On the night of Inauguration Day, I went for a walk with my dog after the boys were in bed. The sky was cloudy and the air damp, but there wasn’t any rain, so it seemed a good time to clear my head. I was feeling sort of numb, really, and my legs moved slowly as we headed up the street.
Then I felt a raindrop hit my nose. Just a little sprinkle, but it made me look up. We kept strolling through the neighborhood. More raindrops started to fall, bigger drops. My dog looked back as if to check on me. Steady rain. I picked up my pace. A minute later, my dog and I were caught in a downpour. We broke into a run. And it felt so good. I felt like the rain was saying, Wake up… Wake up… Time to get to work… Time to get to work. We ran all the way home and arrived drenched, and somehow changed.
I also felt changed the next day at the Women’s March: the energy was palpable and I felt buoyed by the hope and resolve in the hands that proudly held signs there that day. My favorite sign was a hand-painted piece of burlap worn down the back of an Ergo carrier that read “Love your mother” and had a painted picture of the earth and a bright red heart on it. Another memorable poster for me was simply a photo of the earth from space with the word “Respect” written across it.
Yet after the positive energy of the rain and the march, I am still struggling many days to feel hopeful and energetic. Are you? It is so important that we lift each other up as we look forward. We need to share our hope, and share our actions and ideas. There are many disparate issues–human rights, environmental justice, global community, to name a few–but I do believe these are all connected by the thread of respect.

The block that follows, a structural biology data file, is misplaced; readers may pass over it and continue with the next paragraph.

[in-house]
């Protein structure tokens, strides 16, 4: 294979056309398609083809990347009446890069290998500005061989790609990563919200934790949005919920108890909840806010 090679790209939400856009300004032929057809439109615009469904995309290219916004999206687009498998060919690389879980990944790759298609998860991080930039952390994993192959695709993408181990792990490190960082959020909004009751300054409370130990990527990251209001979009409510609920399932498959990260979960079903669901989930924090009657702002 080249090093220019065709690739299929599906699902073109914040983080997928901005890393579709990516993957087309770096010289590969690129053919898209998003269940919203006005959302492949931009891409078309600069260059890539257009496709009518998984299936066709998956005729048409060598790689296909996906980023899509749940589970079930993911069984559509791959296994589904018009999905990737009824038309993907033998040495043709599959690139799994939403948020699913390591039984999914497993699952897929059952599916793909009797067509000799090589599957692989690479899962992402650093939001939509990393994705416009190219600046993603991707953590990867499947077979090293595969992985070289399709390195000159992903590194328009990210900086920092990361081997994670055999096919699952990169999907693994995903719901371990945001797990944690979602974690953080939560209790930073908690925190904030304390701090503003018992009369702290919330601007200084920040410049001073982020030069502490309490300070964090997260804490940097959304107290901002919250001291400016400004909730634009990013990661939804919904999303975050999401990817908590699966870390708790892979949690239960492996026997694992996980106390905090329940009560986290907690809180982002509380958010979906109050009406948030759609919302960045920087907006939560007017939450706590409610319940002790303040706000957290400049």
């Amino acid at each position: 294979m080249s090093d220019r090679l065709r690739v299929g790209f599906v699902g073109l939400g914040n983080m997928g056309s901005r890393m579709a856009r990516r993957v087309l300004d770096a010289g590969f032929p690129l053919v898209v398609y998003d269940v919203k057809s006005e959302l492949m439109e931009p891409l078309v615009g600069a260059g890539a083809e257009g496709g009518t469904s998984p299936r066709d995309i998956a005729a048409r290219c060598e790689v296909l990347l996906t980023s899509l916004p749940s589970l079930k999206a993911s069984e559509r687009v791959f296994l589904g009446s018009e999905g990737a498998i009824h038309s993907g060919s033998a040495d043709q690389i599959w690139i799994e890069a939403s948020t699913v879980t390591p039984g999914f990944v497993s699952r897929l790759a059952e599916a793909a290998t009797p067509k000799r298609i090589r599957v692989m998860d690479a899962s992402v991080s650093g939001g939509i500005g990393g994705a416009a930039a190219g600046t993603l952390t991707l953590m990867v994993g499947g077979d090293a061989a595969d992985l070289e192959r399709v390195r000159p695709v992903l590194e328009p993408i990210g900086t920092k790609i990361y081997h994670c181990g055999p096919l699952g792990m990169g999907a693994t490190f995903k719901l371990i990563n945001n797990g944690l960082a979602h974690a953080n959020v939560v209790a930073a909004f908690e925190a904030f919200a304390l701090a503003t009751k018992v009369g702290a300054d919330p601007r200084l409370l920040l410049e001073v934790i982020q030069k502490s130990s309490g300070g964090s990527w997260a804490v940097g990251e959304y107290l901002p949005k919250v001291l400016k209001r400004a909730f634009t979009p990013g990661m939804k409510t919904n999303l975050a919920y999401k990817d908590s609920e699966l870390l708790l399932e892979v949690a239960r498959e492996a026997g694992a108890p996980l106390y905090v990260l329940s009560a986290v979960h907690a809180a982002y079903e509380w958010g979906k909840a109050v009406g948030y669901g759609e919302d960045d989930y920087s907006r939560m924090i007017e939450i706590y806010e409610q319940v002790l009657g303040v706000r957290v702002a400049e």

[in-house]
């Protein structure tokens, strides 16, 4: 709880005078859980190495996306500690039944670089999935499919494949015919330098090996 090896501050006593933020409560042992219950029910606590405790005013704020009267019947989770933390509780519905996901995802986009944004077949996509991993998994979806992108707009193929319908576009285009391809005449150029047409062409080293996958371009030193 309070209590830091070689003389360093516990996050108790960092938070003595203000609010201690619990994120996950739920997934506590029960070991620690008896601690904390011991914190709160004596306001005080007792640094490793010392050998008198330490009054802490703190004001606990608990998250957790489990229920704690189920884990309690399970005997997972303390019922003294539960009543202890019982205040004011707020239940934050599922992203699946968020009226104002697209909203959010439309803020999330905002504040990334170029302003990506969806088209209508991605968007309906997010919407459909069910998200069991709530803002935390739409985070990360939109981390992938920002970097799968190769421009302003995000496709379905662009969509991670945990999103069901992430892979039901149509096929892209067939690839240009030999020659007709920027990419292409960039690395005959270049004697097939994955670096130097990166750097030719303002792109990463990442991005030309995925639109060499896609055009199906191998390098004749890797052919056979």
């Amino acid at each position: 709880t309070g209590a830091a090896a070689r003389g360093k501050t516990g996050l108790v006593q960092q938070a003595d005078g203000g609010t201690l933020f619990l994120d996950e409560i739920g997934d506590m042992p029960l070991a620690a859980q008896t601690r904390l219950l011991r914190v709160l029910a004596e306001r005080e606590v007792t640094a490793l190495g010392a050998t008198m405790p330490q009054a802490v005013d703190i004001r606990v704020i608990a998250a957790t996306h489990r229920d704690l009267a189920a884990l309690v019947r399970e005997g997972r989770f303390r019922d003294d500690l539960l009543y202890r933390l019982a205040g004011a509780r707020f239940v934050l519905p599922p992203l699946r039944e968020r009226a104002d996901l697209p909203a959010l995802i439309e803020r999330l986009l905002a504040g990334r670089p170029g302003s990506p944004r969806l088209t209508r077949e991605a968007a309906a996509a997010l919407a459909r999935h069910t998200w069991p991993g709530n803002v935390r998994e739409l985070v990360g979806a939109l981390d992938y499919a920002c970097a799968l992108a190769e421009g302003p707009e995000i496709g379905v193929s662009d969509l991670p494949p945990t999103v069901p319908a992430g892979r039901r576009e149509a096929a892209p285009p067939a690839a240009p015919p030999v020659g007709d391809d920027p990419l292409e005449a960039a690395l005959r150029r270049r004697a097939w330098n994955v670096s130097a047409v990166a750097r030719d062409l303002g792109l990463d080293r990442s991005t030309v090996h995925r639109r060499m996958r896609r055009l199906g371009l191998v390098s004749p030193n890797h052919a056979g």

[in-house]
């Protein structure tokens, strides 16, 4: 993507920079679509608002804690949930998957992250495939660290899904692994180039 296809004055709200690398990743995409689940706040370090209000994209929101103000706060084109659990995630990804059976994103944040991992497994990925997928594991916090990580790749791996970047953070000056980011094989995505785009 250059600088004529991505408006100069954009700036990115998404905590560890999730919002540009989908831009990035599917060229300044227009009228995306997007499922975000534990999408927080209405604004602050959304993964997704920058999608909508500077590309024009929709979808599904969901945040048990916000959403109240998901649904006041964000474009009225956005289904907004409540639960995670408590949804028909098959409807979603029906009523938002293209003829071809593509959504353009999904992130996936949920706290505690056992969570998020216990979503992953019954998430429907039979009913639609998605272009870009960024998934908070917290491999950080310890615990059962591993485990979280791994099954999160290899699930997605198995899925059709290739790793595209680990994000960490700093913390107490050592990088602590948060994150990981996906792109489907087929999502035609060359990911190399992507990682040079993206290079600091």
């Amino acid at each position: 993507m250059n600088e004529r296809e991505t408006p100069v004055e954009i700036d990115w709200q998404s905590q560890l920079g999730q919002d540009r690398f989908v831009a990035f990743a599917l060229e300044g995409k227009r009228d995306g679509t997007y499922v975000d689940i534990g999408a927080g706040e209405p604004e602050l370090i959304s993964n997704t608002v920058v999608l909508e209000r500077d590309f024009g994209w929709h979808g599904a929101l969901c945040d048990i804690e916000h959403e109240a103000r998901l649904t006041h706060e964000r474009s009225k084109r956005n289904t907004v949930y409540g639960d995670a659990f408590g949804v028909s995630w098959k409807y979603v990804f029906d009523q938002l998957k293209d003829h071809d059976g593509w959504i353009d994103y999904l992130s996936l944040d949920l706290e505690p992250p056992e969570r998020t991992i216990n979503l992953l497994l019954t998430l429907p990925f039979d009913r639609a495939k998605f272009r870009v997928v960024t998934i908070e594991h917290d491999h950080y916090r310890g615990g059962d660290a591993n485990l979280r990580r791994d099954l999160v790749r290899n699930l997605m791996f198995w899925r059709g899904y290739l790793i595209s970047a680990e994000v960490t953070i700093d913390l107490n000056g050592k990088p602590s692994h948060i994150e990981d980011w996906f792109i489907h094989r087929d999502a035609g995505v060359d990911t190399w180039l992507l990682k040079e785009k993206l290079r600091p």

I have felt bolstered by conversations with those who agree with me on many points, but I am struggling to have conversations with family who differ with me. I think we all know at least someone in our families or social circles–that person with whom you simply avoid certain topics. If we want change, it is important that we learn how to connect with those people. When conversations are strained, I think sometimes the best way to communicate is to live out what you believe, and let people see it. Be out there, being the change, and telling about it. Then, if you can, tell that person why you are so concerned about whatever it is that is bothering you. Seek a humble stance from which to speak, so that you will have a chance of being heard. Seek that basic level at which each of us and each living thing are all a piece of this mysterious creation. And listen to that person. I have found that starting these conversations has shed light on subtleties that had previously eluded me.
I have started work on the ivy in my yard. It’s a bear, and I curse the person who planted it there. But I can’t stop thinking about the trees, being strangled with ivy but still standing, dignified, just reaching for the light and waiting for someone to rip those damn vines from their limbs. And I’ve been thinking about those signs from the march: Love your mother (Earth). Respect. It sounds so simple. What is holding us back? What is your ivy?
Be the ivy-covered tree, reaching for the light and always hopeful.
Be also the person who frees the tree, ripping the ivy not only from it limbs but out of the soil by its very deepest roots, once and for all.
Yours in sustainability,
Mom to Cadel, 4’s class